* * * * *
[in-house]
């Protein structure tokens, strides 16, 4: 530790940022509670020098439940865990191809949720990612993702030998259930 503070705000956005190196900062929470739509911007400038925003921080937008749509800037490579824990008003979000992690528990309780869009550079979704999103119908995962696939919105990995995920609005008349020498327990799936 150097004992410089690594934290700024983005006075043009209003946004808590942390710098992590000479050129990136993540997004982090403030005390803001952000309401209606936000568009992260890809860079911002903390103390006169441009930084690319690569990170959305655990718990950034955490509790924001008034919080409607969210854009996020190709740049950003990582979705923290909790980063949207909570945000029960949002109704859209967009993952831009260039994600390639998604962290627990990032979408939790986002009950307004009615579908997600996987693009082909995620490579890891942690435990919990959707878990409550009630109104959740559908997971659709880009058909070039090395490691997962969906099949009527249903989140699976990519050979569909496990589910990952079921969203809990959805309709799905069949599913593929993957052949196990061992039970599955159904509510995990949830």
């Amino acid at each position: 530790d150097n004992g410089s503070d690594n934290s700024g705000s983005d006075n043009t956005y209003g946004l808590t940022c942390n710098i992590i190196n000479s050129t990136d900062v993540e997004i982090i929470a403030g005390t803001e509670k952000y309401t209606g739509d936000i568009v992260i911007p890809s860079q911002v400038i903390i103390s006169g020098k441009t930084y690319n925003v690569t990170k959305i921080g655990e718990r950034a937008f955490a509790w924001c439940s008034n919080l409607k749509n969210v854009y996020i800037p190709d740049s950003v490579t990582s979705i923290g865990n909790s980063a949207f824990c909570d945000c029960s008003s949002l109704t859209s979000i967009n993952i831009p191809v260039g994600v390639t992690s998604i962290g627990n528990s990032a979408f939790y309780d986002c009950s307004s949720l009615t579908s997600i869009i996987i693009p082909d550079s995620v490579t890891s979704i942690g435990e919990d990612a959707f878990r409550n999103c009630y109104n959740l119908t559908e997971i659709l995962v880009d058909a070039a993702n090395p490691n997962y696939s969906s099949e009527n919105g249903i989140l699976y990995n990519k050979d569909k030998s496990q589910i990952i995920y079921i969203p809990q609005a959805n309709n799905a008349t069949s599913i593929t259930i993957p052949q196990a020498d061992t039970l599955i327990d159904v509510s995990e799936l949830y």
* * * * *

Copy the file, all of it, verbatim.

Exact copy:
[in-house]
């Protein structure tokens, strides 16, 4: 530790940022509670020098439940865990191809949720990612993702030998259930 503070705000956005190196900062929470739509911007400038925003921080937008749509800037490579824990008003979000992690528990309780869009550079979704999103119908995962696939919105990995995920609005008349020498327990799936 150097004992410089690594934290700024983005006075043009209003946004808590942390710098992590000479050129990136993540997004982090403030005390803001952000309401209606936000568009992260890809860079911002903390103390006169441009930084690319690569990170959305655990718990950034955490509790924001008034919080409607969210854009996020190709740049950003990582979705923290909790980063949207909570945000029960949002109704859209967009993952831009260039994600390639998604962290627990990032979408939790986002009950307004009615579908997600996987693009082909995620490579890891942690435990919990959707878990409550009630109104959740559908997971659709880009058909070039090395490691997962969906099949009527249903989140699976990519050979569909496990589910990952079921969203809990959805309709799905069949599913593929993957052949196990061992039970599955159904509510995990949830």
């Amino acid at each position: 530790d150097n004992g410089s503070d690594n934290s700024g705000s983005d006075n043009t956005y209003g946004l808590t940022c942390n710098i992590i190196n000479s050129t990136d900062v993540e997004i982090i929470a403030g005390t803001e509670k952000y309401t209606g739509d936000i568009v992260i911007p890809s860079q911002v400038i903390i103390s006169g020098k441009t930084y690319n925003v690569t990170k959305i921080g655990e718990r950034a937008f955490a509790w924001c439940s008034n919080l409607k749509n969210v854009y996020i800037p190709d740049s950003v490579t990582s979705i923290g865990n909790s980063a949207f824990c909570d945000c029960s008003s949002l109704t859209s979000i967009n993952i831009p191809v260039g994600v390639t992690s998604i962290g627990n528990s990032a979408f939790y309780d986002c009950s307004s949720l009615t579908s997600i869009i996987i693009p082909d550079s995620v490579t890891s979704i942690g435990e919990d990612a959707f878990r409550n999103c009630y109104n959740l119908t559908e997971i659709l995962v880009d058909a070039a993702n090395p490691n997962y696939s969906s099949e009527n919105g249903i989140l699976y990995n990519k050979d569909k030998s496990q589910i990952i995920y079921i969203p809990q609005a959805n309709n799905a008349t069949s599913i593929t259930i993957p052949q196990a020498d061992t039970l599955i327990d159904v509510s995990e799936l949830y």